When they come to write the history of the last few years, 2020 is going to be one HUGE chapter; the overriding theme of which will of course be the bolt out of the blue that is the Coronavirus pandemic.
In addition, economic turmoil on a scale not experienced by anyone born since 1945 and the implications of which we may not have seen the extent of yet. We’ve had civil unrest sparked by the death of George Floyd in the USA at the hands of a police officer and the Extinction Rebellion protests prior to that. Not forgetting wildfires on an unparalleled scale across Australia and in California in particular.
In the midst of all this turmoil, I believe our colleagues at CPJ Field have stood like a beacon of hope and optimism in dark days, always thinking about what we can do and how we can achieve things rather than finding a reason not to. Focusing our efforts and energy not only on supporting our customers, but ensuring we look out for each other in the process too.
Separated from our friends and family for the good of all society was a sacrifice we were all willing to make. Supporting grieving people who had been banned from visiting sick relatives before they died we did not expect, but we rose to the challenge.
Sending mothers, brothers, fathers, daughters, grandchildren and so on back to their respective homes after a funeral of “immediate family only”, on their own, to reflect on their loss and grieve alone without the comfort of all their family and friends around them has become a daily pattern of life. So too has standing over to ensure social distancing is maintained (God forbid that a daughter should hug her father in his desolation) between mourners at a service. You’ve taken this all in your stride and have borne the brunt of the emotion and at times exhaustion unwaveringly.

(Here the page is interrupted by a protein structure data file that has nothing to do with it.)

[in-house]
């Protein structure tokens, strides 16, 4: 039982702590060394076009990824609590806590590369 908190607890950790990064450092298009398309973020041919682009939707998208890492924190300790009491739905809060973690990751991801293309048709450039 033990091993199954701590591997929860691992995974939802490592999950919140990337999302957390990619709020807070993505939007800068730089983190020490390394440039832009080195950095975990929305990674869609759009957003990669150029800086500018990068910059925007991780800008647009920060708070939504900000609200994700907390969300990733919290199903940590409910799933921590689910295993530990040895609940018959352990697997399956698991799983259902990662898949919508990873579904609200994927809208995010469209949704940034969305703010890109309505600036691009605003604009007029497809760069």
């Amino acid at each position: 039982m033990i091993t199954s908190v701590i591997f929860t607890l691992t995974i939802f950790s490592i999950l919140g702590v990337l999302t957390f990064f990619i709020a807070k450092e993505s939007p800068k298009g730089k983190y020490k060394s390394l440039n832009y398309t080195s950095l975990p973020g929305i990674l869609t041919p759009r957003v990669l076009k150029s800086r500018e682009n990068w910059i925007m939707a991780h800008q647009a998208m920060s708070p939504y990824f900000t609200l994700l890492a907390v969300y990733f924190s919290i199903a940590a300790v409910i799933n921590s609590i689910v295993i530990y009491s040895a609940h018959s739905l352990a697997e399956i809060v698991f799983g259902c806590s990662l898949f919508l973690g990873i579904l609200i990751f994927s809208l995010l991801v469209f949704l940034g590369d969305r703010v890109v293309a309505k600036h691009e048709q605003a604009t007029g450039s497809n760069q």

I’m proud that throughout you have continued to allow grieving friends and relatives the chance to say those final goodbyes and pay their respects in our visiting chapels. You have continued to ensure that whether COVID-19 positive or not, deceased people are looked after as if they were one of our own. When others have said no, you’ve said yes, allowing grieving families to feel comforted that the life of the person who has died mattered. That they have marked their death in a meaningful and relevant way as they take their next step forward in a newly shaped life that includes the memory of that person, if not their physical presence.
More than that you’ve innovated and developed new ways for friends and families to comply with the regulations AND support those trying to find their way through loss. Planning routes for funerals, paging through towns and villages where mourners stand in their gardens or by the road clapping and holding up signs. Funeral corteges followed by cyclists, coffins on brewer’s drays or services broadcast online so that others can try to get some sense of the community that we all need when someone we love dies.